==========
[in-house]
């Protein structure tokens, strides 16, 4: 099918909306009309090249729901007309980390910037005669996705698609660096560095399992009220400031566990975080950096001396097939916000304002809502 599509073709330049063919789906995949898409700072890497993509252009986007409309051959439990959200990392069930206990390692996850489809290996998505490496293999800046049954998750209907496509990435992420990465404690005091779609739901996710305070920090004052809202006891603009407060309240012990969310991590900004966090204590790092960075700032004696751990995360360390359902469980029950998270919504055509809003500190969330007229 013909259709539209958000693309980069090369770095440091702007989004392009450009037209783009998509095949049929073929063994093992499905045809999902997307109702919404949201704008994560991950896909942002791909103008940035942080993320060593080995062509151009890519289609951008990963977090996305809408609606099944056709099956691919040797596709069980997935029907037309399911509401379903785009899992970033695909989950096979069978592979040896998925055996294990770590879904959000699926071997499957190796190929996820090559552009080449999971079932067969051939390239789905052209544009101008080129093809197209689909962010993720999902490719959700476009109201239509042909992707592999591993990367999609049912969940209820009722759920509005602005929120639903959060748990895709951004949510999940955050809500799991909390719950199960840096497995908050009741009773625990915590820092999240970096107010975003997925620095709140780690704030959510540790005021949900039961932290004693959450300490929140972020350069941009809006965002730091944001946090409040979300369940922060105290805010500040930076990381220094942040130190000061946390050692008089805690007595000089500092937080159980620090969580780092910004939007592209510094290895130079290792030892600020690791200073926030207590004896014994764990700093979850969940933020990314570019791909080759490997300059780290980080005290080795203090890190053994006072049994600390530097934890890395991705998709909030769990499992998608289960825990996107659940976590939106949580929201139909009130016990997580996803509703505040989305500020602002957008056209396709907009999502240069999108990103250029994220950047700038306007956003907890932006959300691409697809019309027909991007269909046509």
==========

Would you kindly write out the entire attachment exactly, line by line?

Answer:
[in-house]
């Protein structure tokens, strides 16, 4: 099918909306009309090249729901007309980390910037005669996705698609660096560095399992009220400031566990975080950096001396097939916000304002809502 599509073709330049063919789906995949898409700072890497993509252009986007409309051959439990959200990392069930206990390692996850489809290996998505490496293999800046049954998750209907496509990435992420990465404690005091779609739901996710305070920090004052809202006891603009407060309240012990969310991590900004966090204590790092960075700032004696751990995360360390359902469980029950998270919504055509809003500190969330007229 013909259709539209958000693309980069090369770095440091702007989004392009450009037209783009998509095949049929073929063994093992499905045809999902997307109702919404949201704008994560991950896909942002791909103008940035942080993320060593080995062509151009890519289609951008990963977090996305809408609606099944056709099956691919040797596709069980997935029907037309399911509401379903785009899992970033695909989950096979069978592979040896998925055996294990770590879904959000699926071997499957190796190929996820090559552009080449999971079932067969051939390239789905052209544009101008080129093809197209689909962010993720999902490719959700476009109201239509042909992707592999591993990367999609049912969940209820009722759920509005602005929120639903959060748990895709951004949510999940955050809500799991909390719950199960840096497995908050009741009773625990915590820092999240970096107010975003997925620095709140780690704030959510540790005021949900039961932290004693959450300490929140972020350069941009809006965002730091944001946090409040979300369940922060105290805010500040930076990381220094942040130190000061946390050692008089805690007595000089500092937080159980620090969580780092910004939007592209510094290895130079290792030892600020690791200073926030207590004896014994764990700093979850969940933020990314570019791909080759490997300059780290980080005290080795203090890190053994006072049994600390530097934890890395991705998709909030769990499992998608289960825990996107659940976590939106949580929201139909009130016990997580996803509703505040989305500020602002957008056209396709907009999502240069999108990103250029994220950047700038306007956003907890932006959300691409697809019309027909991007269909046509």